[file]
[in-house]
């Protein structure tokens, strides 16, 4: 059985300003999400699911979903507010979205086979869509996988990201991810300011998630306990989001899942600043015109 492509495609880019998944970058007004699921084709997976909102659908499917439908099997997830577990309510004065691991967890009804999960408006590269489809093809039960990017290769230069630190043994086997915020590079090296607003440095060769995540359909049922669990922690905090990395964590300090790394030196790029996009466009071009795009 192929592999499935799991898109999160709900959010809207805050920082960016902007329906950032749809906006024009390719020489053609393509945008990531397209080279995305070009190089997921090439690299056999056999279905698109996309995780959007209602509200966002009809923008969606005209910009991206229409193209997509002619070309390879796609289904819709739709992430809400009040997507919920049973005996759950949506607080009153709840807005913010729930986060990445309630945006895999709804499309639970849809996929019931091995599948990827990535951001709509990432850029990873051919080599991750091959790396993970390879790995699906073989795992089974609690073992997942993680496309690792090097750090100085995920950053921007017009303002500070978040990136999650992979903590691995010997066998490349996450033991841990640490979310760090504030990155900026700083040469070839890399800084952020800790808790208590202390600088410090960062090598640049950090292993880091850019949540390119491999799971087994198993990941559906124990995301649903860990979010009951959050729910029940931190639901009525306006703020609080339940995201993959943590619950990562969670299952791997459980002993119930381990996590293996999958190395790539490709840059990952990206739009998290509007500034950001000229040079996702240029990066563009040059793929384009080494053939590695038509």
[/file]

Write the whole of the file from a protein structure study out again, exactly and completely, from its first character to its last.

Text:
[in-house]
């Protein structure tokens, strides 16, 4: 059985300003999400699911979903507010979205086979869509996988990201991810300011998630306990989001899942600043015109 492509495609880019998944970058007004699921084709997976909102659908499917439908099997997830577990309510004065691991967890009804999960408006590269489809093809039960990017290769230069630190043994086997915020590079090296607003440095060769995540359909049922669990922690905090990395964590300090790394030196790029996009466009071009795009 192929592999499935799991898109999160709900959010809207805050920082960016902007329906950032749809906006024009390719020489053609393509945008990531397209080279995305070009190089997921090439690299056999056999279905698109996309995780959007209602509200966002009809923008969606005209910009991206229409193209997509002619070309390879796609289904819709739709992430809400009040997507919920049973005996759950949506607080009153709840807005913010729930986060990445309630945006895999709804499309639970849809996929019931091995599948990827990535951001709509990432850029990873051919080599991750091959790396993970390879790995699906073989795992089974609690073992997942993680496309690792090097750090100085995920950053921007017009303002500070978040990136999650992979903590691995010997066998490349996450033991841990640490979310760090504030990155900026700083040469070839890399800084952020800790808790208590202390600088410090960062090598640049950090292993880091850019949540390119491999799971087994198993990941559906124990995301649903860990979010009951959050729910029940931190639901009525306006703020609080339940995201993959943590619950990562969670299952791997459980002993119930381990996590293996999958190395790539490709840059990952990206739009998290509007500034950001000229040079996702240029990066563009040059793929384009080494053939590695038509």